Siem Reap is the gateway to the amazing ruins of the Angkor region, a place I have been looking forward to exploring since I arrived in Asia 2 years ago.
I booked 3 days which would give me plenty of time to explore every temple and get the shots I wanted since they were all in a small area and easy travel between.
I landed on a Saturday afternoon where a Tuk Tuk driver sent by the hotel was waiting to collect me, I headed straight out to the temples wanting to make the most of my time here. My first was location was Angkor Thom.
Angkor Thom has lots of intricate details which wouldn’t be seen if captured in wide angle, but it’s great to capture up close. I spent 2 hours just wandering around as the sun set, and as most tourists would be at the sunset point now. As a result, I had the whole temple to myself before it got to dark.
I wanted to avoid the crowds as much as possible on this trip to have people-free shots, and my research told most follow a standard route. This route starts at Angkor Wat for sunrise, then onto Angkor Thom, Ta Prohm, before heading to the sunset point of Bakheng, so I avoided those places at those busy times. I was looking for almost untouched temples as many had been restored, but Ta Prohm was one that was still close to the broken state it was found in, so I headed there first at the crack of sunrise to avoid the crowds.
It wasn’t long though before people trickled in and I found myself waiting for clear scenes in some of the wide open spots, but others I had all to myself. I loved Ta Prohm so much that I decided to come back each morning at sunrise to make the most of all the impressive sections.
I found my favourite shot from Ta Prohm on the last morning, pictured below, and the hour I spent there I only saw 2 people walk by, it was so peaceful and I took my time to find the perfect angle and exposure to capture the amazing ruins. The light was perfect as it filtered through the trees.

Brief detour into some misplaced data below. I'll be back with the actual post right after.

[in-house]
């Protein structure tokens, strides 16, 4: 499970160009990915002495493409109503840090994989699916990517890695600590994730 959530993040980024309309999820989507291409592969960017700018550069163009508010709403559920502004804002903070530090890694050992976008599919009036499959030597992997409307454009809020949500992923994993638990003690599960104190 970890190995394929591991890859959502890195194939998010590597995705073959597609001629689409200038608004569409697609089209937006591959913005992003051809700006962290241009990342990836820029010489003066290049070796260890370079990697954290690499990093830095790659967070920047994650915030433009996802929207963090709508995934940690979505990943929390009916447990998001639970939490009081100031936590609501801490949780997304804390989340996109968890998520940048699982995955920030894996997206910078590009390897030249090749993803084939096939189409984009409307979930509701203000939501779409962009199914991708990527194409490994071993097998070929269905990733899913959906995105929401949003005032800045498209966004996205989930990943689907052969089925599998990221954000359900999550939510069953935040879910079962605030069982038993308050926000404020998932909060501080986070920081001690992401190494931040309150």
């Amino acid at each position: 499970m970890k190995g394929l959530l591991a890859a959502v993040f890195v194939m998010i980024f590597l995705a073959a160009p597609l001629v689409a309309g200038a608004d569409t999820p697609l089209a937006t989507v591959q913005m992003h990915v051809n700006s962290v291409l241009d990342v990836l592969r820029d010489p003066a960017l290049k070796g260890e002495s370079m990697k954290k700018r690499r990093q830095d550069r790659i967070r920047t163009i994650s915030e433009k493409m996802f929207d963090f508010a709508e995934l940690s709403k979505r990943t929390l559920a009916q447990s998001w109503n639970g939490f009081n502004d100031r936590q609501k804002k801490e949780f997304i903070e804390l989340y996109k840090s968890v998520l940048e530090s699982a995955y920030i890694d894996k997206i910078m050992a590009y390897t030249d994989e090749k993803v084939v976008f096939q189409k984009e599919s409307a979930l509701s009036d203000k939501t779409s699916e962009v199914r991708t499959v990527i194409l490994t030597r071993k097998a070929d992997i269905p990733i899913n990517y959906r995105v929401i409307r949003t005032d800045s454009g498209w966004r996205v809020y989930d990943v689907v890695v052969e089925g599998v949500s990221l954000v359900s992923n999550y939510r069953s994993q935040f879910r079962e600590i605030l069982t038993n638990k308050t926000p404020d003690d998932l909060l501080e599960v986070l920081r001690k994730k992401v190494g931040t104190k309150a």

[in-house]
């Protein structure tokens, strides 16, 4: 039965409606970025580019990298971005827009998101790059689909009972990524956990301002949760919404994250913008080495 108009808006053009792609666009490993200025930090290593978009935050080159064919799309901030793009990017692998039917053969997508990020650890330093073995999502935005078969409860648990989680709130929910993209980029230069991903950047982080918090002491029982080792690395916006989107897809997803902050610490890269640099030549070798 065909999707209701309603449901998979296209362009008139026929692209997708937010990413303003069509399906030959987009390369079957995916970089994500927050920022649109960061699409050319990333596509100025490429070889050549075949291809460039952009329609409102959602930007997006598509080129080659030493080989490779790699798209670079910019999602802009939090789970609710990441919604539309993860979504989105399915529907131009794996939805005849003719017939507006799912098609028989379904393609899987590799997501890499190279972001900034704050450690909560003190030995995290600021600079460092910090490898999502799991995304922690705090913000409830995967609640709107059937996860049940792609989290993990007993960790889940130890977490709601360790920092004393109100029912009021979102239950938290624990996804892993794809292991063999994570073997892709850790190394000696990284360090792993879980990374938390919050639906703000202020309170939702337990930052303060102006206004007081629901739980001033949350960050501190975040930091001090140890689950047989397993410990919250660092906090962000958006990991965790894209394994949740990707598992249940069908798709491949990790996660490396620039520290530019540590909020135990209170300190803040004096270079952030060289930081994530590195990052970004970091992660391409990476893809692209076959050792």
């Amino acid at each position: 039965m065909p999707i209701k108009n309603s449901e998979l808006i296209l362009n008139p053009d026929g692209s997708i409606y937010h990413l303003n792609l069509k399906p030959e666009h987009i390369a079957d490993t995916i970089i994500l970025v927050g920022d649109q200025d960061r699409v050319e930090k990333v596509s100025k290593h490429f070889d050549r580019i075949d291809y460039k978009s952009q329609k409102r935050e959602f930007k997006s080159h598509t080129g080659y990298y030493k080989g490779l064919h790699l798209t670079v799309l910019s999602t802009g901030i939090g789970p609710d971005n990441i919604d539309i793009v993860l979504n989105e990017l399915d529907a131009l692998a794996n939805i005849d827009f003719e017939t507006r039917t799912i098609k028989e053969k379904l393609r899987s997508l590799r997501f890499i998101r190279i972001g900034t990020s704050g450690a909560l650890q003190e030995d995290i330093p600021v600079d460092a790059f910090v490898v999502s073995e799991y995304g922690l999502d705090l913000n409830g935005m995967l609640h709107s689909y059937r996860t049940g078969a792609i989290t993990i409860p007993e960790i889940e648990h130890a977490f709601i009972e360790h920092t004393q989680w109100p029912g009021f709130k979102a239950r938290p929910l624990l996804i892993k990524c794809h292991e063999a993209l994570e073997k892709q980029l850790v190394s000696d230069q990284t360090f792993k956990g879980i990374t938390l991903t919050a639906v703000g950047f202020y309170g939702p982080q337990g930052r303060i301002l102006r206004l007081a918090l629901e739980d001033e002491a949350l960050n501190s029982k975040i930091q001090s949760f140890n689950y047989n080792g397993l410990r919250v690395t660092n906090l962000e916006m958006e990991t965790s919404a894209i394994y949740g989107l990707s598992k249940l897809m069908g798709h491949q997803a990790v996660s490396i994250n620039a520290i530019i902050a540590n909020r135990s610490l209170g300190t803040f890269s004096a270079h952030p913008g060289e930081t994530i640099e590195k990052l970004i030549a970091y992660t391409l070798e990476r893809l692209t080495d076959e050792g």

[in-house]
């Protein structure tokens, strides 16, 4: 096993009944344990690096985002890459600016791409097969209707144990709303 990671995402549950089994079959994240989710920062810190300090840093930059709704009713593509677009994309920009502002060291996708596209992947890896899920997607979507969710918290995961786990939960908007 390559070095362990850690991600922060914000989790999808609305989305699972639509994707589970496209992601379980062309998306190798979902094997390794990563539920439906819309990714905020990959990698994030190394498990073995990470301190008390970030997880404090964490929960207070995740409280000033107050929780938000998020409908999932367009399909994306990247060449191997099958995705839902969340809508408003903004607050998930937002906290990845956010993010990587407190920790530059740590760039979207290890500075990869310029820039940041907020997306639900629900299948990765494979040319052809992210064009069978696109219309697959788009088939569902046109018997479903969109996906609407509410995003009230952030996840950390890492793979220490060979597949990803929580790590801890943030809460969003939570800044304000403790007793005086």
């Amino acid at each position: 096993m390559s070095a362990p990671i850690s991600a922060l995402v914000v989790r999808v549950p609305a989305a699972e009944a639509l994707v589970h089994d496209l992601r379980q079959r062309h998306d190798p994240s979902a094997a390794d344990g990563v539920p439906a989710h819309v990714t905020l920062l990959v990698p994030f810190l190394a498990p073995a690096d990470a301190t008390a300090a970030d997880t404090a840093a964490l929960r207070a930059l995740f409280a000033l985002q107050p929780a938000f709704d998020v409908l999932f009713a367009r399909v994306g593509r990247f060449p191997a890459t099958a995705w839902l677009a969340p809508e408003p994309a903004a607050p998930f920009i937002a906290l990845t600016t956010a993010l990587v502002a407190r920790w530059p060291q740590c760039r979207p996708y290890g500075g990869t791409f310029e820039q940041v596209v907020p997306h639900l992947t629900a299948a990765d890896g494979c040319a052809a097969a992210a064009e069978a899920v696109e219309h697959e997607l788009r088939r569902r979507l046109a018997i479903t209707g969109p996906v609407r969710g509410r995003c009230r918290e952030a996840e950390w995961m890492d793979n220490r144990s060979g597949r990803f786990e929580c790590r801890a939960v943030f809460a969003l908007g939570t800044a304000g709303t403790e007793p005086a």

There were so many nooks and crannies to discover with every turn, I almost felt lost inside as I spent at least 10 hours shooting this temple alone over the 3 days.
I loved travelling between the temples on the Tuk Tuk, watching the local life as I flew by shooting with my circular lens. I set my shutter to 1/1000 and shot everything that caught my eyes as I rushed by.
The busiest temple, Angkor Wat was a little uninspiring for me compared to the ruins of Ta Prohm as it was too nicely restored, along with crowds of people walking around the main areas I found it hard to find a beautiful scene to capture. The east entrance though was completely quiet, literally walking through a doorway took me from queues of people to no one where I sat and waited for sunset. Whilst the temple in full light didn’t inspire me, the silhouette of its pillars against the sky was beautiful.
Ta Prohm certainly stole my heart, but there were other temples I visited along the way that had some charm, some that were so peaceful as they were rarely visited, shown by the lack of stalls outside trying to sell me souvenirs. Gave me an idea of what it would be like to explore the area years ago before it became so popular.
For my last sunset, I explored the Prasats Suor Prat, which many visitors passed right by barely giving them a glance. I was again alone amongst the beautiful 12 towers, wandering as the sun set searching for the perfect composition.
On my final day I my flight back to Singapore was at 5pm, and after so much time inside temples I wanted to see something different so I asked my Tuk Tuk driver to take me around some local places. He took me on a tour of the most interesting places he knew. I have visited many markets in Asia but still this one amazed me with the way they sold the meat, I just love how their feet sit amongst it. Such a great array of colours to capture as I wondered shooting for an hour amongst the local people.
It was nice to spend 4 days shooting the intimate scenes or Angkor Wat, but also frustrating at times having to avoid the crowds. I also find it sad they are rebuilding my favourite temple, Ta Prohm. For me, it’s the ruined state that gives it the charm and magic to photograph and I wish all the temples had been left that way, being over taken by nature like a lost kingdom as they were once found.